by Archdeacon Howard Stringfellow
Tuesday in Easter 5 (Year Two)
6 May 2010
In the First Lesson at Morning Prayer on May 4 we read: “When he has finished atoning for the holy place and the tent of meeting and the altar, he shall present the live goat. Then Aaron shall lay both his hands on the head of the live goat, and confess over it all the iniquities of the people of Israel, and all their transgression, all their sins, putting them on the head of the goat, and sending it away into the wilderness by means of someone designated for the task. The goat shall bear on itself all their iniquities to a barren region; and the goat shall be set free in the wilderness” (Leviticus 16:20-22).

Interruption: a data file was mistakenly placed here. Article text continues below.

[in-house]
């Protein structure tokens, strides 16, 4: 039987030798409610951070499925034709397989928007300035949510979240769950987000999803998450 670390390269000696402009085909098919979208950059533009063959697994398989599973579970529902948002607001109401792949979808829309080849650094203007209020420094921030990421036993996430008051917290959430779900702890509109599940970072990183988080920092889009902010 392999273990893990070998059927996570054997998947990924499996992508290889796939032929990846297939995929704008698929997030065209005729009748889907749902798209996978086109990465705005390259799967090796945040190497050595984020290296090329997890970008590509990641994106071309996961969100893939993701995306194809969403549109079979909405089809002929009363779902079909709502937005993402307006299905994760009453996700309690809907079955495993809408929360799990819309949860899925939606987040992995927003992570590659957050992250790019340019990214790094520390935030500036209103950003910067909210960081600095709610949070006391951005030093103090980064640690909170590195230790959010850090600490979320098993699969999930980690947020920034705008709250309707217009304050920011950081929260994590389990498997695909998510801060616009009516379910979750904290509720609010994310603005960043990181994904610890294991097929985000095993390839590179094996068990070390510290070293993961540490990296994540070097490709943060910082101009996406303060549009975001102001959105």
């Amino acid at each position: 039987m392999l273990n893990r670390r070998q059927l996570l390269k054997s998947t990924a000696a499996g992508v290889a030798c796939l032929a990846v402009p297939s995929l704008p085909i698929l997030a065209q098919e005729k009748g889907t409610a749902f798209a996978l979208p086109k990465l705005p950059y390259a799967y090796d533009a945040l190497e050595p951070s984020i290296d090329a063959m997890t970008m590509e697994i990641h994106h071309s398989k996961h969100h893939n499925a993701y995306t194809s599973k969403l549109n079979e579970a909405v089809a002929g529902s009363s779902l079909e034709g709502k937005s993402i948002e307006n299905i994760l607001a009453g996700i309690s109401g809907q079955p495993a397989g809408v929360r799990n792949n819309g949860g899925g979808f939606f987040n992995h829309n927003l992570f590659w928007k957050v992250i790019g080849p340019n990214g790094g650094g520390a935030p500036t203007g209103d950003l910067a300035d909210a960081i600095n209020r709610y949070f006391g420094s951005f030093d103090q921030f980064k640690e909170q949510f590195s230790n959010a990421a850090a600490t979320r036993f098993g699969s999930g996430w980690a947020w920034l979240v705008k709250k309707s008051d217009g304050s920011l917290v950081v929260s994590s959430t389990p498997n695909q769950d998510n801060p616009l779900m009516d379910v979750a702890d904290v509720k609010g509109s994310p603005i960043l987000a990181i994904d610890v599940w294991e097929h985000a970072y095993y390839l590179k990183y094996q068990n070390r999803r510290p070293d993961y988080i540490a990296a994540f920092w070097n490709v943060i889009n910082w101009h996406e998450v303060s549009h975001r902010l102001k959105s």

My first encounter with this selection of holy Scripture was not in church or in Sunday School; it was in a Shakespeare class when the play discussed was The Merchant of Venice. The professor’s object in introducing us to the Biblical source for scapegoats was to say that Shakespeare’s intention was to make of Shylock a scapegoat on whose head had been placed “all the iniquities of the people” of Venice before he was banished to compulsory baptism. For many reasons, the professor said, this intended effect did not “work”: “all the iniquities” of the Venetians did not fit or properly belong on his head, and we, probably like the Elizabethans, have a question or two when the subject turns to baptism against one’s will.